You are
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    When it counts---The Masao
    - Ryan Bonaminio lived his life this way -

  13. #11
    basx is offline prolific kitbasher, OSW Librarian
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    Wyane:
    I love the kitbashes and the history. Great stuff!

    xavier

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    Those are very excellent figures Wayne! I had a Vietnamese neighbor who served in that outfit you've depicted who shall remain anonymous! Great job on the figures!
    "Flying is more than a sport and more than a job; flying is pure passion and desire, which fill a lifetime". Galland

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    Ripley at the Bridge

    This piece of Marine Corps history was widely discussed and studied while I was at Marine Corps Officer's Basic School (TBS) in Quantico in the early 80's. The accomplishments of then Capt Ripley and the VNMC battalion are the things of legends.

    The book, The Bridge at Dong Ha is a great read about individual courage and commitment to duty.

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    Whoa!!


  17. #15
    USMCWayne's Avatar
    USMCWayne is offline In the bush..........Nam baby!
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    Early 80's? Well son, let me tell you a bit about the "Old" Corps

    Which reminds me...

    Back in 1775, in Tun's Tavern, recruiting started for the new Marine Corps. The very first Marine enlistee came in, signed the papers and took an oath. He was then told to go outside and wait for the other enlistee's to go through the process. They would assemble later on the front yard.

    After a few minutes the second enlistee came out and had a seat on the steps, beside the first. The first man looked at the second and began, "Son, let me tell you about the Old Corps."

    The reason I'm so interested in the era above is, in 1972, I was a 20-year old Lance Corporal, sitting off the coast of Vietnam, with BLT 1/9

    The letters and copies of Stars and Stripes I sent home (which my Mother saved) have been a great source for helping me recall the time, but the above cited books are exceptional reads.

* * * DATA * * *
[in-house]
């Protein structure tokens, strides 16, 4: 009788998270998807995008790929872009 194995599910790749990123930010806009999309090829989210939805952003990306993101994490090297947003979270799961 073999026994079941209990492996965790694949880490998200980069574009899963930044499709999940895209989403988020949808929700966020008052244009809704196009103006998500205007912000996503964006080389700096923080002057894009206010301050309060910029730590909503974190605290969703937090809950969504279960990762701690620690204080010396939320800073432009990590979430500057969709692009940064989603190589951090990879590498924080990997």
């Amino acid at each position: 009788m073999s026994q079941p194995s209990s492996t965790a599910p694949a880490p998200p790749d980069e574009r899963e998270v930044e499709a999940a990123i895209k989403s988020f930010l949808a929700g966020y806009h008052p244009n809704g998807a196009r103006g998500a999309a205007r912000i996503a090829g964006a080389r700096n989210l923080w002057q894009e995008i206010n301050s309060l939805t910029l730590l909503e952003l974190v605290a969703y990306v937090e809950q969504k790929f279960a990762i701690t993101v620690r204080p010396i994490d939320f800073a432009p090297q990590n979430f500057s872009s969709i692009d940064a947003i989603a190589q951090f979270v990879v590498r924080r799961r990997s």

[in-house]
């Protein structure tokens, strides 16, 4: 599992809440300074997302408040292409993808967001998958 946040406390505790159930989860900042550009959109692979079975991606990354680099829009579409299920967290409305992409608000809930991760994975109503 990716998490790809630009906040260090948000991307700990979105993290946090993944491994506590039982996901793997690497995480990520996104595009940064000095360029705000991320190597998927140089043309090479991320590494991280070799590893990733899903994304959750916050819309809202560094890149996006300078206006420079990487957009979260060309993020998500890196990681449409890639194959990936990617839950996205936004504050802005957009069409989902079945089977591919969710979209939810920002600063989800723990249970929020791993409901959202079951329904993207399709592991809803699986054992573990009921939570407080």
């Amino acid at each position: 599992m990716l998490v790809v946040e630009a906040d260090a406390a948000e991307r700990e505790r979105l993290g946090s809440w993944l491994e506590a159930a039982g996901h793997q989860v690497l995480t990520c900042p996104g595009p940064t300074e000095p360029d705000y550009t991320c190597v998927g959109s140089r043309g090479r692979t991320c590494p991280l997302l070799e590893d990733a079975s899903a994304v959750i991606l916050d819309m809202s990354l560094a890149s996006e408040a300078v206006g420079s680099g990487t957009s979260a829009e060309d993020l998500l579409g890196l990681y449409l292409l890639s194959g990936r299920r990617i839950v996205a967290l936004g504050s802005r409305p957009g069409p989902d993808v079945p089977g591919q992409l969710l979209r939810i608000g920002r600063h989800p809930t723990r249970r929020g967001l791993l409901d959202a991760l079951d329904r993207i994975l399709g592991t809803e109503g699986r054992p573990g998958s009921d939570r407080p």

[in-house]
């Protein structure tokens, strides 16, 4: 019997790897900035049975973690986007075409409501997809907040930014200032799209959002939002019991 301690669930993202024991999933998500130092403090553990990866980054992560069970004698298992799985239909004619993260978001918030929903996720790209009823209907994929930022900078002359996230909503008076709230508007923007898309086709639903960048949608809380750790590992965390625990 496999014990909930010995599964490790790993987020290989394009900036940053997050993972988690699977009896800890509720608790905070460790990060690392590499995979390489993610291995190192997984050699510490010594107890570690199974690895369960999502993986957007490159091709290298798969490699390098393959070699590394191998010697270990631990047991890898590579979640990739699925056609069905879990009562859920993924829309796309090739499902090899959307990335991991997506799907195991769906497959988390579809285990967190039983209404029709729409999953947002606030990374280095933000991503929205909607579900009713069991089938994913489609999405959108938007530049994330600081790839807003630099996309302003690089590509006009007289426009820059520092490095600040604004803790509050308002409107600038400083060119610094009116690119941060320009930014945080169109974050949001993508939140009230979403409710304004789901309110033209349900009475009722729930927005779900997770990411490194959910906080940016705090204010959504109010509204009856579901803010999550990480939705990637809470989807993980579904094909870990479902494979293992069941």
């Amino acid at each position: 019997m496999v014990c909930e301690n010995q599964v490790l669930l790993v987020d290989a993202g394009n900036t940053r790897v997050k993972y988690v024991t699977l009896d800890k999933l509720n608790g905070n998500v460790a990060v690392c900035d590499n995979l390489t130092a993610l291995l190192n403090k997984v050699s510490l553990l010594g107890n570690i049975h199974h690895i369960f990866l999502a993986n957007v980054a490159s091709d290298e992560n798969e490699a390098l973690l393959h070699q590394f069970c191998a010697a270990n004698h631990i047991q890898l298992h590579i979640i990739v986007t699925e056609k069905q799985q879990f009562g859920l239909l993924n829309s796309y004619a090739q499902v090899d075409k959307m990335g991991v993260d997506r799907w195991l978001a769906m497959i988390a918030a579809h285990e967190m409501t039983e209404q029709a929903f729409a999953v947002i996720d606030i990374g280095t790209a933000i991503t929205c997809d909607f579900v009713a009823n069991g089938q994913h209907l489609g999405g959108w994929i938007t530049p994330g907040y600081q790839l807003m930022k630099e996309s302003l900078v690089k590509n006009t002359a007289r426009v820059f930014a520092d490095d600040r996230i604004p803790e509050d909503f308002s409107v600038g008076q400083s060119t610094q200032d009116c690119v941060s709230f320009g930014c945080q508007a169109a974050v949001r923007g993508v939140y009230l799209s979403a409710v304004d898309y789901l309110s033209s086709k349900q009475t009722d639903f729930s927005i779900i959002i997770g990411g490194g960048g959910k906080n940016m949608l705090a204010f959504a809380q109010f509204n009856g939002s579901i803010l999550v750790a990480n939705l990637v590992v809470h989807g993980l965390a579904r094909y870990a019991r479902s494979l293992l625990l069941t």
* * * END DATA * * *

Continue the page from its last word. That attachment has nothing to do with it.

The War That Would Not End by Charles D. Melson is a excellent resource for what was happening in the Corps and Vietnam at the time, and America's Last Vietnam Battle, Halting Hanoi's 1972 Easter Offensive by Dale Andradé covers the offensive from a country-wide perspective (The NVA committed 14 Divisions and 26 independent regiments, virtually its entire army, throughout South Vietnam).
    Wayne
    Malta, MT

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    The old Corps....

    Wayne,

    Have ya' ever seen the drawing the starts with,

    "If your duece gear don't look like this then don't talk to me about the "Old Corps""

    It is a picture of a guy in medievel armor with a sword

    What's the other old saying,

    "I've got more time in the chow line than you've got in the Corps"

    Thanks for all your great posts, Marine.

    Javier
    Capt USMC

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    Wayne, you're about as "Hard Corps" as they come. Your passion for telling these stories, like your previous Easy 506th and Tarawa stories, comes thru loud n' clear. It is good to remember brave men who truly gave everything they had, even if their cause was lost. It is especially fitting to honor the Vietnamese Marines, who lost not only a war, but their country. AS difficult as the Vietnam War was for America, it was far more devastating for the Vietnamese. I think perhaps we unconciously minimize that, in considering the war.
    I am sure your story will do honor to the brave men, Viet and American, who sacrificed so much to stop the NVA from destroying South Vietnam in 1972.
    I look forward to your work.
    "It's better to be hated for who you are, than loved for who you're not." -Van Zant.

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    Nice figures!

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    wayne, you did an awesome job! thank you for your hard work and research, the history really makes the figures/pics come to life. this was such a tragic time in america's history, but i cannot begin to imagine how it must have felt as a vietnamese who was in the slow process of losing their country to communism. as said above, i'm looking forward to more of your work.
    eeeeeeeee.

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    Viewing previous posts from you Wayne,I always expect a treat,this was no exception.

  23. #21
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    THAT is impressive !
    No plan survives contact intact. Murphy's laws of Combat
    Even the mighty oak was once just a nut that held it's ground.

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    This is one of the best "true stories" done in 1/6th I've ever seen. I'd like to personally thank Wayne for his work and his research. I'm looking forward to seeing more of this series.

  25. #23
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    Wow!!!

    What a great story.

    Thanks for posting.
    Maintiens le Droits